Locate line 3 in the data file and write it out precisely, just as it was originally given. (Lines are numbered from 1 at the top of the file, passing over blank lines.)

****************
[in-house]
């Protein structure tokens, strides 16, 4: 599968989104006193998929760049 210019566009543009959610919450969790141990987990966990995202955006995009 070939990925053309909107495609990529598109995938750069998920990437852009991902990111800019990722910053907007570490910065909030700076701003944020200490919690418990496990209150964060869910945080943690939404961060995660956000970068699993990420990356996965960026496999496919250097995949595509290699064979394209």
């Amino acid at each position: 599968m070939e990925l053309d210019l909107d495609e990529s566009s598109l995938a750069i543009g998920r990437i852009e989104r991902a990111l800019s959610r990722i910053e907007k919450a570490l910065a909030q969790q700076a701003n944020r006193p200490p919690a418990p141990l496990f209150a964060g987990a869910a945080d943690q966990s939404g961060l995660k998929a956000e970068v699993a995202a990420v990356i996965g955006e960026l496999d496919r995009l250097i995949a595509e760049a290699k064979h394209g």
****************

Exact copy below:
């Amino acid at each position: 599968m070939e990925l053309d210019l909107d495609e990529s566009s598109l995938a750069i543009g998920r990437i852009e989104r991902a990111l800019s959610r990722i910053e907007k919450a570490l910065a909030q969790q700076a701003n944020r006193p200490p919690a418990p141990l496990f209150a964060g987990a869910a945080d943690q966990s939404g961060l995660k998929a956000e970068v699993a995202a990420v990356i996965g955006e960026l496999d496919r995009l250097i995949a595509e760049a290699k064979h394209g």